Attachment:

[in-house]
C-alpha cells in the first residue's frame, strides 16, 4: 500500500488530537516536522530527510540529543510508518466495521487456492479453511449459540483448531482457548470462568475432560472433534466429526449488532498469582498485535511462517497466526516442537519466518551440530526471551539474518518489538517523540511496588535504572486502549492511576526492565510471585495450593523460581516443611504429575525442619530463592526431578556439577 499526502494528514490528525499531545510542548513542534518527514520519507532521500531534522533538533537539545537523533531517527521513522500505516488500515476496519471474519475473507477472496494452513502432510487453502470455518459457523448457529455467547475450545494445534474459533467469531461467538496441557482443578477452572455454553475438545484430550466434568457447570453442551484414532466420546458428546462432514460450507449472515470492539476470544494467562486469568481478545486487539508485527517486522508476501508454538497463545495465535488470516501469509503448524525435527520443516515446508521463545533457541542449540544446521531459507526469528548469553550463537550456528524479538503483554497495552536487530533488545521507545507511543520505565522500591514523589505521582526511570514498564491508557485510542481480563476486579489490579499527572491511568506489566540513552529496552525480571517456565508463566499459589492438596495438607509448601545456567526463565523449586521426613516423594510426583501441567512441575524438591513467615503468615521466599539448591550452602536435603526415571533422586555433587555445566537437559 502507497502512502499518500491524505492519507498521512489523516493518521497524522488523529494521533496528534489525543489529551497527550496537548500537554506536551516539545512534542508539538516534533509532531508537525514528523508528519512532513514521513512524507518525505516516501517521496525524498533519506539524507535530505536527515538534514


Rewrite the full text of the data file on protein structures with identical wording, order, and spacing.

[in-house]
C-alpha cells in the first residue's frame, strides 16, 4: 500500500488530537516536522530527510540529543510508518466495521487456492479453511449459540483448531482457548470462568475432560472433534466429526449488532498469582498485535511462517497466526516442537519466518551440530526471551539474518518489538517523540511496588535504572486502549492511576526492565510471585495450593523460581516443611504429575525442619530463592526431578556439577 499526502494528514490528525499531545510542548513542534518527514520519507532521500531534522533538533537539545537523533531517527521513522500505516488500515476496519471474519475473507477472496494452513502432510487453502470455518459457523448457529455467547475450545494445534474459533467469531461467538496441557482443578477452572455454553475438545484430550466434568457447570453442551484414532466420546458428546462432514460450507449472515470492539476470544494467562486469568481478545486487539508485527517486522508476501508454538497463545495465535488470516501469509503448524525435527520443516515446508521463545533457541542449540544446521531459507526469528548469553550463537550456528524479538503483554497495552536487530533488545521507545507511543520505565522500591514523589505521582526511570514498564491508557485510542481480563476486579489490579499527572491511568506489566540513552529496552525480571517456565508463566499459589492438596495438607509448601545456567526463565523449586521426613516423594510426583501441567512441575524438591513467615503468615521466599539448591550452602536435603526415571533422586555433587555445566537437559 502507497502512502499518500491524505492519507498521512489523516493518521497524522488523529494521533496528534489525543489529551497527550496537548500537554506536551516539545512534542508539538516534533509532531508537525514528523508528519512532513514521513512524507518525505516516501517521496525524498533519506539524507535530505536527515538534514